LONDON/SYDNEY (Reuters) - Rolls-Royce Group Plc moved to contain a crisis of confidence in the safety of its engines on Monday, saying progress was being made in finding out what caused last week’s blowout on a Qantas Airbus A380 flight.
Shares in Rolls reversed losses and rose 3 percent as the group eased fears that the failure of one of the four Trent 900 engines powering the Qantas superjumbo signaled a possible wider problem in its family of Trent engines.
“Rolls-Royce has made progress in understanding the cause of the engine failure on the Trent 900-powered A380 Qantas flight QF32 on 4 November,” the company said in a statement, ruling out any link to a Trent 1000 engine test explosion in August.
“It is now clear this incident is specific to the Trent 900 engine. As a result, a series of checks and inspections has been agreed with Airbus, with operators of the Trent 900-powered A380 and with the airworthiness authorities,” it said.
The company, which has been criticized by newspapers and some analysts for saying little since the incident, responded after Australia’s Qantas grounded its fleet of Airbus A380 superjumbos for at least three more days.
Qantas, which last week said an engine design flaw could be to blame, said it was investigating oil leaks that might have caused the engine explosion on a Sydney-bound flight.
“On three of the engines what we found is slight anomalies -- oil where oil shouldn’t be on the engines,” Qantas Chief Executive Alan Joyce told Australia’s ABC radio.
“We’re just trying to check what the cause of that would be. These are new engines on new aircraft and they shouldn’t have these issues at this stage, so it’s given us indication of an area for us to focus into,” Joyce said.
The incident has weighed on Rolls, which competes with a consortium led by General Electric and Pratt & Whitney in providing the engines needed to power the world’s largest airliner.
Rolls shares fell 9.7 percent last week but closed up 2.7 percent at 606.69 pence after Monday’s progress report.
“Rolls’ reputation has been hit leading airlines to favor alternative engines when possible,” said Credit Agricole analyst Antoine Boivin-Champeaux.
Investors have also expressed fears that the problems could run deeper, affecting other Trent engines for the Boeing 787 Dreamliner and the future Airbus 350, which are both expected to sell in the thousands compared with hundreds of A380 sales.
Boeing last month blamed Rolls for forcing it to push back delivery of its already-delayed 787 Dreamliner after a Trent 1000 engine blew up at a UK test site in August.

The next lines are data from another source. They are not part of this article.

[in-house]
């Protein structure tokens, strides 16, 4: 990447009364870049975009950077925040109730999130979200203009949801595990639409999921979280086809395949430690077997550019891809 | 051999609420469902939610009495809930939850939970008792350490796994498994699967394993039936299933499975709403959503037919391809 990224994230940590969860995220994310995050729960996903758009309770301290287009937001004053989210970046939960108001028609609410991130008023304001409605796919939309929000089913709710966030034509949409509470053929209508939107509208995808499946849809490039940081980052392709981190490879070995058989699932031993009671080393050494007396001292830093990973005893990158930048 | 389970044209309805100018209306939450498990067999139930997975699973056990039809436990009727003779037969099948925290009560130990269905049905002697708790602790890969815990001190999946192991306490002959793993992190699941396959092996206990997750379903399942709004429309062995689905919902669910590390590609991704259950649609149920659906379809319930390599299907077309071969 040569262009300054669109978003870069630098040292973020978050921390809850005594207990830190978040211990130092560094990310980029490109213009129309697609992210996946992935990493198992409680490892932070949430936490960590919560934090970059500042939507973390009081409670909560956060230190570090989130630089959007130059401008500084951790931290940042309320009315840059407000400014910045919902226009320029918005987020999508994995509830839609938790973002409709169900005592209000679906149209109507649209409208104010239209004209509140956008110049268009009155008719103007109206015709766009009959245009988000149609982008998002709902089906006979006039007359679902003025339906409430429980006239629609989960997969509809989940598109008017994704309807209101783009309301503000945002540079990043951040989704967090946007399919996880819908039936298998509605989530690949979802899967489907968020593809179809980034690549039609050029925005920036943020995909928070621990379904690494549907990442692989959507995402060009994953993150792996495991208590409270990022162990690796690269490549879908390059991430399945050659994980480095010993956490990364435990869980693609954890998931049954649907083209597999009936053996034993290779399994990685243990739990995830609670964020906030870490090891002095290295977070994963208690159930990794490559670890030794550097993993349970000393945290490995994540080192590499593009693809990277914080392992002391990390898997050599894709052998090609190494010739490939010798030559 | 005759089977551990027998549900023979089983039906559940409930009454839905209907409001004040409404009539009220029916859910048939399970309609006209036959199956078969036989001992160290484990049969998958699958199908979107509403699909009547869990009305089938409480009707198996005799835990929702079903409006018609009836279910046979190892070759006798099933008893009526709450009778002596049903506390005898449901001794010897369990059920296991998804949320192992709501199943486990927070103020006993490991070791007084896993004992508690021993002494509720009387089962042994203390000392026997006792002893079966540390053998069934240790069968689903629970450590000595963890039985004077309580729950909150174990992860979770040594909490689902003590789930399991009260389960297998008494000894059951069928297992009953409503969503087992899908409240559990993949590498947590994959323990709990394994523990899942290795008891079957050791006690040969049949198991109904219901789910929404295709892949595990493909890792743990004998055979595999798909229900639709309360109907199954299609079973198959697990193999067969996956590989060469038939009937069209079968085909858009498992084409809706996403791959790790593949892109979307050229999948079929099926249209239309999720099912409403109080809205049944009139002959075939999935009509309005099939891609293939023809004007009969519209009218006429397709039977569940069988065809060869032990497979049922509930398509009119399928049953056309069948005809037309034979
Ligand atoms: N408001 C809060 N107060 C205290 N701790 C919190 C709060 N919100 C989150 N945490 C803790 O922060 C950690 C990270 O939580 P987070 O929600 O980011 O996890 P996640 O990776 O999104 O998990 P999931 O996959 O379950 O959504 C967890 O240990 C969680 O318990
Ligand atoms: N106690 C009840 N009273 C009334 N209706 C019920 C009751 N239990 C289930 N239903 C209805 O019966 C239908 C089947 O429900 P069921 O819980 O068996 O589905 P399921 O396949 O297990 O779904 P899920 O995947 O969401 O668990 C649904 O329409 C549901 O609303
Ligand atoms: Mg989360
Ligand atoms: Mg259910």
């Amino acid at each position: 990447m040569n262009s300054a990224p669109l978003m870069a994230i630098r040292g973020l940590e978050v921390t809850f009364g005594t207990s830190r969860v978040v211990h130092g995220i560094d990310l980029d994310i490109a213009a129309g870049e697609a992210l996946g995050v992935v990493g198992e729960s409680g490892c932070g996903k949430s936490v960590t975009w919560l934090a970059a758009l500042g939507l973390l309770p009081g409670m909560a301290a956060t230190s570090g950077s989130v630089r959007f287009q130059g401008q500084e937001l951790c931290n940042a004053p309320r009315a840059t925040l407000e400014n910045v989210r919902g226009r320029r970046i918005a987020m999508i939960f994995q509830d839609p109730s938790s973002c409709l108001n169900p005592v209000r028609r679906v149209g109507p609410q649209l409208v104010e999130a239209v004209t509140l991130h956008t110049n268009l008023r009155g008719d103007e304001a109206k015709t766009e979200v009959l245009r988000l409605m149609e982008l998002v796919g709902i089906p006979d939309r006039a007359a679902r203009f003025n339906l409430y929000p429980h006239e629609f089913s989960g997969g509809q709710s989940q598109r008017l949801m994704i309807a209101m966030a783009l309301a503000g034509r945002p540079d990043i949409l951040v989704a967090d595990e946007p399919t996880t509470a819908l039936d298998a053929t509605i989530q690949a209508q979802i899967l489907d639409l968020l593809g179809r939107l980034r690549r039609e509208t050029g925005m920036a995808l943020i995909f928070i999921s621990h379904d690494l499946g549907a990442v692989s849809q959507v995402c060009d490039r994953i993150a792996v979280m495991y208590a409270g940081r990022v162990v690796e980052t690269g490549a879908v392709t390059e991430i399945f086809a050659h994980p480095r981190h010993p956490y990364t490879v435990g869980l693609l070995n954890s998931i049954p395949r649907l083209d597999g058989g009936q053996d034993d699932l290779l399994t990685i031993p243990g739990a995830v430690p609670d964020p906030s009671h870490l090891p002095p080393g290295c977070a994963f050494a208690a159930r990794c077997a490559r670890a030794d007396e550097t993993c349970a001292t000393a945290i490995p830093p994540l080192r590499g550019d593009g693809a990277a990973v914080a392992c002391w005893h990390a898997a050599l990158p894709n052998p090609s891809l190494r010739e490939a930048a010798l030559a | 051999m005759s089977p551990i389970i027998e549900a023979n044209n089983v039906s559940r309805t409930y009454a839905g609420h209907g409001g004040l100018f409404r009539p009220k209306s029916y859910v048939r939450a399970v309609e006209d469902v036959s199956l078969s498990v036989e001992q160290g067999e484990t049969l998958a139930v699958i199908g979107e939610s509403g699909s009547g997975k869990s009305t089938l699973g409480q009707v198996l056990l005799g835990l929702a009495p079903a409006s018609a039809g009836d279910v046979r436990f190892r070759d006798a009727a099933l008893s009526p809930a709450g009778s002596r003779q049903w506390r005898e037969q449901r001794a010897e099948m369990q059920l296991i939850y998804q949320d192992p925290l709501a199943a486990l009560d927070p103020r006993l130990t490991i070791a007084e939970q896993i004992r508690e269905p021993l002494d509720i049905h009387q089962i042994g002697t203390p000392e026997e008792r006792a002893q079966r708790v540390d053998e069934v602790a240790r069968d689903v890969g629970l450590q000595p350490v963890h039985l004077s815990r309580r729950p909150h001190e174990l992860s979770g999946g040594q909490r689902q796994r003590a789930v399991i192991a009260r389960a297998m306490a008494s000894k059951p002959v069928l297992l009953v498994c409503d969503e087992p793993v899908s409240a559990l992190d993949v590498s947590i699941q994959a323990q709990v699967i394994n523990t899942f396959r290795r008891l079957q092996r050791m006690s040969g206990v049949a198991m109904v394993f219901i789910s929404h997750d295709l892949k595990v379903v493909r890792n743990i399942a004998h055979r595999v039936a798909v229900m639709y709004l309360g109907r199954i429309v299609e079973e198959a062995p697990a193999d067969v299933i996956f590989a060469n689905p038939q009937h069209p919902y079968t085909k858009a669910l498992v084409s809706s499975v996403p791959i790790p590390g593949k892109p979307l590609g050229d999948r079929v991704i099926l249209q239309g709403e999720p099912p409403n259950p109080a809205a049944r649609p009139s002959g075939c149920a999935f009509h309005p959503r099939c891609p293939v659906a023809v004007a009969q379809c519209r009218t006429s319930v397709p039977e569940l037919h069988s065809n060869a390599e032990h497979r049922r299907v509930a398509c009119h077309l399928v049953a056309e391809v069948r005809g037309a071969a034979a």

But Rolls on Monday denied any link between the two events.
“We can be certain that the separate Trent 1000 event which occurred in August 2010 on a testbed in Derby is unconnected,” the company’s statement said.
“This incident happened during a development programme with an engine operating outside normal parameters. We understand the cause and a solution has been implemented.”
A wider problem in the Trent family could have dealt a serious blow to Airbus as its A350 is only offered with Rolls engines, whereas GE is an alternative supplier on the 787.
Qantas’s reputation as one of the world’s safest airlines also came under the spotlight, while investors looked at the cost of grounding aircraft and compensating passengers. Qantas shares in Sydney closed 2.1 percent lower at A$2.80.
Thursday’s engine failure over Indonesia’s Batam island was the biggest incident to date for the A380, which went into service in 2007 and can carry more than 500 people.
Airbus parent EADS has said the plane is safe to fly.
In August a Lufthansa A380 en route to Tokyo from Frankfurt shut down a Rolls engine shortly before landing because of a change in oil pressure, and a Singapore Airlines A380 flight turned back to Paris in September because of an engine problem.
Underscoring the pressure on the UK engineering firm to provide reassurance to travelers, one analyst said it could face tougher measures barring a quick resolution.
“The next step could be a regulatory body such as the (Federal Aviation Administration) mandating the grounding of all A380 aircraft with Rolls engines until this is sorted out,” said Nomura analyst Jason Adams.
Besides Qantas, Singapore Airlines and Lufthansa operate A380s with Rolls engines. The other current operators Emirates and Air France use the rival U.S.-made engines.
Joyce said Qantas had no plans to change its delivery schedule for new A380 planes and it was too early to talk about any legal claim against Rolls-Royce or Airbus.
A second Qantas flight out of Singapore was forced to make an emergency landing after another problem on Friday, this time with an older type of Rolls engine on a Boeing 747-400 jumbo.
The Australian carrier has never had a fatal accident since it started flying jetliners, a reputation famously mentioned by Dustin Hoffman’s character in the 1988 movie “Rain Man”. (Additional reporting by Balazs Koranyi, Michael Perry, Sonali Paul, Tim Hepher; Editing by Will Waterman, Greg Mahlich)
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